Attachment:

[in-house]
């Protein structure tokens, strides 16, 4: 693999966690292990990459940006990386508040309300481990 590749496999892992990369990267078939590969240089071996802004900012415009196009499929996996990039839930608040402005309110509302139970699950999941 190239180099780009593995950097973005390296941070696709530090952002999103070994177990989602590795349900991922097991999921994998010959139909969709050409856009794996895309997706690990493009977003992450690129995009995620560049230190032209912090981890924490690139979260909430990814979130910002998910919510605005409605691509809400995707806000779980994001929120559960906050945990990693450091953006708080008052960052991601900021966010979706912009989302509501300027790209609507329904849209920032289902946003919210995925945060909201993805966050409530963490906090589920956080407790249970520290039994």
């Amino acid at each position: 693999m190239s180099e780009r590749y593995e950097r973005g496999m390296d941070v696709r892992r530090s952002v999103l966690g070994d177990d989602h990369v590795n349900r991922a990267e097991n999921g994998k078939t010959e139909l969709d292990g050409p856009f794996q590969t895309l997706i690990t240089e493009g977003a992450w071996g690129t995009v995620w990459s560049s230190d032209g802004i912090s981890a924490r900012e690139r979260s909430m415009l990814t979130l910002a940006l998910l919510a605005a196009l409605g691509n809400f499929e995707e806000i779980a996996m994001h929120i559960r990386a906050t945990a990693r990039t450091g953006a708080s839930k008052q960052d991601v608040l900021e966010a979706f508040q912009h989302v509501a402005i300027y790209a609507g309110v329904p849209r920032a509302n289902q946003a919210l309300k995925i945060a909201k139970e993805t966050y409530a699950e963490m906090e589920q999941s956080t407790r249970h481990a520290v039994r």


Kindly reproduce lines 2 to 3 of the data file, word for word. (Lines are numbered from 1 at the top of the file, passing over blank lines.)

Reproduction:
């Protein structure tokens, strides 16, 4: 693999966690292990990459940006990386508040309300481990 590749496999892992990369990267078939590969240089071996802004900012415009196009499929996996990039839930608040402005309110509302139970699950999941 190239180099780009593995950097973005390296941070696709530090952002999103070994177990989602590795349900991922097991999921994998010959139909969709050409856009794996895309997706690990493009977003992450690129995009995620560049230190032209912090981890924490690139979260909430990814979130910002998910919510605005409605691509809400995707806000779980994001929120559960906050945990990693450091953006708080008052960052991601900021966010979706912009989302509501300027790209609507329904849209920032289902946003919210995925945060909201993805966050409530963490906090589920956080407790249970520290039994």
């Amino acid at each position: 693999m190239s180099e780009r590749y593995e950097r973005g496999m390296d941070v696709r892992r530090s952002v999103l966690g070994d177990d989602h990369v590795n349900r991922a990267e097991n999921g994998k078939t010959e139909l969709d292990g050409p856009f794996q590969t895309l997706i690990t240089e493009g977003a992450w071996g690129t995009v995620w990459s560049s230190d032209g802004i912090s981890a924490r900012e690139r979260s909430m415009l990814t979130l910002a940006l998910l919510a605005a196009l409605g691509n809400f499929e995707e806000i779980a996996m994001h929120i559960r990386a906050t945990a990693r990039t450091g953006a708080s839930k008052q960052d991601v608040l900021e966010a979706f508040q912009h989302v509501a402005i300027y790209a609507g309110v329904p849209r920032a509302n289902q946003a919210l309300k995925i945060a909201k139970e993805t966050y409530a699950e963490m906090e589920q999941s956080t407790r249970h481990a520290v039994r």